Background: Little is known about the course of lumbosacral radiculopathy and its rate of persistence or recurrence. We therefore investigated what proportion of patients with acute lumbosacral radiculopathy undergo surgery or have persistent complaints in the long term. We also investigated prognostic factors for surgery and/or recurrent symptoms and complaints. Methods: In this long-term follow-up of patients with symptoms of acute lumbosacral radiculopathy in general practice, patients were invited to participate in a telephone interview about 3 years after the start of the study. Prognostic factors were determined by means of univariate and multivariate logistic regression analysis. Results: Of 135 eligible patients, 96 (71.1%) participated in the study. Seven patients underwent surgery, all during the first year. At 3-year follow-up, about one third of the patients reported experiencing "leg symptoms in the past week", and almost all patients reported having new episodes of back pain. More than half of the patients reported new episodes of leg pain. Fifty-seven patients (59.3%) had recurrent symptoms and 4 (4.2%) patients had persistent symptoms. Heavy labour and functional disability at baseline were associated with persistent symptoms, and pain severity at baseline was predictive of future surgery. Conclusions: Many patients with acute lumbosacral radiculopathy experienced recurrent symptoms during this 3-year follow-up study, and seven patients (5.2%) underwent surgery within a year of symptom onset.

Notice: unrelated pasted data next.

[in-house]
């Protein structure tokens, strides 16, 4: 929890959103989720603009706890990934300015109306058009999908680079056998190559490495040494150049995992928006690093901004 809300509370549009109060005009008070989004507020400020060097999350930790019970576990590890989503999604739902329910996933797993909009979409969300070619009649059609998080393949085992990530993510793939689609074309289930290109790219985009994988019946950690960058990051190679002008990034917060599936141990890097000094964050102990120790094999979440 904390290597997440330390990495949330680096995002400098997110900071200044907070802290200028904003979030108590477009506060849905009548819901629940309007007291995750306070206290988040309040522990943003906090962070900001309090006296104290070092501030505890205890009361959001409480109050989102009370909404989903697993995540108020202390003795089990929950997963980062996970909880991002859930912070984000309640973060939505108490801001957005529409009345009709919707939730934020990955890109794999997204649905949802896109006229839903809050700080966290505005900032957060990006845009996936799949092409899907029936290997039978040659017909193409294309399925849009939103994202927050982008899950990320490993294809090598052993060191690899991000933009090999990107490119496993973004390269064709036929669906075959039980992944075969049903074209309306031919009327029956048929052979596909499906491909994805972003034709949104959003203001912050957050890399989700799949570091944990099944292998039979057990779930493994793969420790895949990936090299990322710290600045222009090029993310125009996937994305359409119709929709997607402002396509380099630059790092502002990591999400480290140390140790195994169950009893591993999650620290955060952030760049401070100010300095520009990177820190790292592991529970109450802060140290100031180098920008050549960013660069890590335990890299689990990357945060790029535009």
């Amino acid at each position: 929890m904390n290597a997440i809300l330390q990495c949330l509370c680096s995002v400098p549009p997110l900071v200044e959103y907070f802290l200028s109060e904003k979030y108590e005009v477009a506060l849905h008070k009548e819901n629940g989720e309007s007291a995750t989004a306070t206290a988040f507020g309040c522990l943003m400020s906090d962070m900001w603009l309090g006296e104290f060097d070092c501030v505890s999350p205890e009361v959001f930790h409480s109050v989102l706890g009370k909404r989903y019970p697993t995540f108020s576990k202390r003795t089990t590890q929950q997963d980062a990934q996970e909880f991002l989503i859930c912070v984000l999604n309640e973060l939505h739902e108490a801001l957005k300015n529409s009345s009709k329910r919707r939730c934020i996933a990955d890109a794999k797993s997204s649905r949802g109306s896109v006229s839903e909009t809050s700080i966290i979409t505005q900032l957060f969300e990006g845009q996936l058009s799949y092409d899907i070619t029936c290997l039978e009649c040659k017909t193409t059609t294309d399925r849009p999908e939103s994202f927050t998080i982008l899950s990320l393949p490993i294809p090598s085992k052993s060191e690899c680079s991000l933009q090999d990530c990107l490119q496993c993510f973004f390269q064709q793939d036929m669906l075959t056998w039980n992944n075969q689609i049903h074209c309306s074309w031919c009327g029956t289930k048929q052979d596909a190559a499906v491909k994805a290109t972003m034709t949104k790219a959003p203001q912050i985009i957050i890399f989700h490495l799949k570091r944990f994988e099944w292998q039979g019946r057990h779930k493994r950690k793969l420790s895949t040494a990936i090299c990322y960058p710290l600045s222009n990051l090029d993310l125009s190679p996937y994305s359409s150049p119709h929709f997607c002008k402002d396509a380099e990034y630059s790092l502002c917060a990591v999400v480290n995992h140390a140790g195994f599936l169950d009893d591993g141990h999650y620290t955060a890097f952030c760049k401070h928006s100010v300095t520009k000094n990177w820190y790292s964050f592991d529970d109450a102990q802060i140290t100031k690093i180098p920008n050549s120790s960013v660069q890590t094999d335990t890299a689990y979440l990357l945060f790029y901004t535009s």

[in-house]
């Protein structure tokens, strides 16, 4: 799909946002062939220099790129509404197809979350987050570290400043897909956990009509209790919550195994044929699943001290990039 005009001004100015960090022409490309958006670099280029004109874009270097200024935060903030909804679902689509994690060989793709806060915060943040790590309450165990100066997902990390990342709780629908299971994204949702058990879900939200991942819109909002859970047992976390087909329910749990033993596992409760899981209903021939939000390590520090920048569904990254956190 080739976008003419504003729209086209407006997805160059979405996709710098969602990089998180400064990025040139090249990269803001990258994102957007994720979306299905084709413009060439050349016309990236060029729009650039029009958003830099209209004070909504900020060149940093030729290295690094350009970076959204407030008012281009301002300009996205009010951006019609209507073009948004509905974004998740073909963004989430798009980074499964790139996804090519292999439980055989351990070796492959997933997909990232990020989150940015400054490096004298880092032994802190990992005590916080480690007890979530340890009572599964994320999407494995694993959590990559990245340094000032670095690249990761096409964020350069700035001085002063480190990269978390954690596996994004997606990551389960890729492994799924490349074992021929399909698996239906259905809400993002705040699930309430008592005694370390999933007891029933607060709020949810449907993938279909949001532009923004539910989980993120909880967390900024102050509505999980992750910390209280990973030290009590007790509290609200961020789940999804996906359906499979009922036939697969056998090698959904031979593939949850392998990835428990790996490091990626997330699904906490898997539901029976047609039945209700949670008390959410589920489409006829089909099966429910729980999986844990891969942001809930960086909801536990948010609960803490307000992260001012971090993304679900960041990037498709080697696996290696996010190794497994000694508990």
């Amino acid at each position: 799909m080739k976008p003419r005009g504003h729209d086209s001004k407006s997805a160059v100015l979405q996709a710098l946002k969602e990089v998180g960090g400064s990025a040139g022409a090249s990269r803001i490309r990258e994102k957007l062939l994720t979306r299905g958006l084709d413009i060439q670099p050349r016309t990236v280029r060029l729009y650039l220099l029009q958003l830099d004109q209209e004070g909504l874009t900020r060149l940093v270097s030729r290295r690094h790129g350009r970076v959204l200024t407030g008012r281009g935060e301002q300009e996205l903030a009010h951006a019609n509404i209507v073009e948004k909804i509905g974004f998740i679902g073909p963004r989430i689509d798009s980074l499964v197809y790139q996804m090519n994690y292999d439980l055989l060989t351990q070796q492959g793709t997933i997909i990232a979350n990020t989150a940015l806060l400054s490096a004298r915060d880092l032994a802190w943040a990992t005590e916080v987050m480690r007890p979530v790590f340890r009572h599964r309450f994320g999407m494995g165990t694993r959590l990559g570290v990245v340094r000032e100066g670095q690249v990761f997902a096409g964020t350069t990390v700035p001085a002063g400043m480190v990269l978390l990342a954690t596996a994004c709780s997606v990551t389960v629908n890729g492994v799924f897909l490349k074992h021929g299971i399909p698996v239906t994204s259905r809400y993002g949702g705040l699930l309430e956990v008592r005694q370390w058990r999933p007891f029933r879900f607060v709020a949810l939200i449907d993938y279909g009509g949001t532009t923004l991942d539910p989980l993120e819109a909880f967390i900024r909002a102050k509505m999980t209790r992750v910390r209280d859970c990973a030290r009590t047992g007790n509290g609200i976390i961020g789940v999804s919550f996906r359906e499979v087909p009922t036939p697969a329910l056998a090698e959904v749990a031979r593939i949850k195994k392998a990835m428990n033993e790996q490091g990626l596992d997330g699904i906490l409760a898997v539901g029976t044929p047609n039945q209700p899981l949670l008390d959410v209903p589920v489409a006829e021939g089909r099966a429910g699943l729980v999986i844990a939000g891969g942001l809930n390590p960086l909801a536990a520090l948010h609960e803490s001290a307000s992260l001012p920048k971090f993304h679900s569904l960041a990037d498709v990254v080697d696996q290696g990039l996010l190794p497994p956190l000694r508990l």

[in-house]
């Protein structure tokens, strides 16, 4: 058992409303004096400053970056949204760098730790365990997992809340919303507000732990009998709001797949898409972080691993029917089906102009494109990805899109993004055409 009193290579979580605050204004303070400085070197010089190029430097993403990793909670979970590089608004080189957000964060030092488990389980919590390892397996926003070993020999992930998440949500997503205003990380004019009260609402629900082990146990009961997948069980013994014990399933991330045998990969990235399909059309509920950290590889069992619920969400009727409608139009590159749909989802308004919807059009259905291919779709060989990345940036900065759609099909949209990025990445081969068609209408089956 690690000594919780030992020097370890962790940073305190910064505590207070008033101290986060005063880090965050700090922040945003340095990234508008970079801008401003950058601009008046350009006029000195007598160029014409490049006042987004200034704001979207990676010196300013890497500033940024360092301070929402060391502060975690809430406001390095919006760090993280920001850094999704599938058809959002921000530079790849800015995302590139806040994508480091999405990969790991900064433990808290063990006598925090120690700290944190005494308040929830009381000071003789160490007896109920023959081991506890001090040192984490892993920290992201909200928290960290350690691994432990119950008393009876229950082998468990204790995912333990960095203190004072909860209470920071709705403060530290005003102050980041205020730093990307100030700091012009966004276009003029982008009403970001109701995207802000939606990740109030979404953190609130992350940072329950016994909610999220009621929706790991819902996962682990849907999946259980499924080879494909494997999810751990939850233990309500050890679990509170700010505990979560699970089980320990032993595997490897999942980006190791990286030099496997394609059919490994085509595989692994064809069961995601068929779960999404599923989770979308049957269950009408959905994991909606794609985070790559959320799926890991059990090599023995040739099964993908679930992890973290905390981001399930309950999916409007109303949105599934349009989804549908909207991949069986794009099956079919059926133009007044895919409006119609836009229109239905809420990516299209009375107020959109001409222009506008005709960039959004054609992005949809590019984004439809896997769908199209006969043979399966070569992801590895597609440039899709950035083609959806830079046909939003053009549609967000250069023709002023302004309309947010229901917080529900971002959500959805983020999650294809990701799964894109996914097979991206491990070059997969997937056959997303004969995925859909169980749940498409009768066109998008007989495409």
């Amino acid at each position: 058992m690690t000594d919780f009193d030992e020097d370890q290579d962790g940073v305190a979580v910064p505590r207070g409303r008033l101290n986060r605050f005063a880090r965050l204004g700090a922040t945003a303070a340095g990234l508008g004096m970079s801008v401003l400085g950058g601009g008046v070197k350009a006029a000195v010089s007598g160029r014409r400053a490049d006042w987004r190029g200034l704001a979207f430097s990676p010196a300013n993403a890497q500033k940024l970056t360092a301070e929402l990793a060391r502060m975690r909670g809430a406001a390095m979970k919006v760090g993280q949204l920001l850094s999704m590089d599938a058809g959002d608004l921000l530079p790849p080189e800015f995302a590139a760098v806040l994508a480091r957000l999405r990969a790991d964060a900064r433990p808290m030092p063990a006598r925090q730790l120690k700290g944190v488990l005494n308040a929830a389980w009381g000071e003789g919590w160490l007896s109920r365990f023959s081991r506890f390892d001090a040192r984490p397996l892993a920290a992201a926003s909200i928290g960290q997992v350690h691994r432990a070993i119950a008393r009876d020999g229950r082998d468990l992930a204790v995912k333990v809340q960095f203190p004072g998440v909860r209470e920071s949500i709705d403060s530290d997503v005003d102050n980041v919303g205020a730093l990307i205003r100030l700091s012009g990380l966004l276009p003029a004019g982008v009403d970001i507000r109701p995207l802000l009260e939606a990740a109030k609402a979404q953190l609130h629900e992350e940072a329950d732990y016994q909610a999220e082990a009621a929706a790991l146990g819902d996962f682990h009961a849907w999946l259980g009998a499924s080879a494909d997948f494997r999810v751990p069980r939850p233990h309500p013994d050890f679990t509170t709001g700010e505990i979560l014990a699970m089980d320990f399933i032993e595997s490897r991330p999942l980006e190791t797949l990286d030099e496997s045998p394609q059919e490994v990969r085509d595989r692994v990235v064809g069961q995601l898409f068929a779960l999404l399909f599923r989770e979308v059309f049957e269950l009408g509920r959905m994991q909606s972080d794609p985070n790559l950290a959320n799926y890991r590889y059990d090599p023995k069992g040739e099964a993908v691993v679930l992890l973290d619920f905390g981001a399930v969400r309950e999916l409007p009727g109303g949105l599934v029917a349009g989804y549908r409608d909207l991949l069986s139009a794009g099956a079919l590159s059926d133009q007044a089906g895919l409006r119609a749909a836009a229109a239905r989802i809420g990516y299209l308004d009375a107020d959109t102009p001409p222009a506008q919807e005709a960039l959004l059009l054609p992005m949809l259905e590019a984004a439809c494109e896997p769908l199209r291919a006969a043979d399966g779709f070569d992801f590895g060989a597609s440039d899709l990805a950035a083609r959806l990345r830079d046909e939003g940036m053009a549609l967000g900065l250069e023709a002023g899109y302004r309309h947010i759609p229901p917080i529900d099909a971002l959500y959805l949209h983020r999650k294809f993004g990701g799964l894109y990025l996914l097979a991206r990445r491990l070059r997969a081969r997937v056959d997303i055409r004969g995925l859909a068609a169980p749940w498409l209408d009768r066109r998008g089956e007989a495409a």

Huisarts en Wetenschap
Department of General Practice

Hordijk, J., Luijsterburg, P., Koes, B., & Verhagen, A. (2010). Prognostic factors for lumbosacral radiculopathy. Huisarts en Wetenschap, 53(9), 474–478. Retrieved from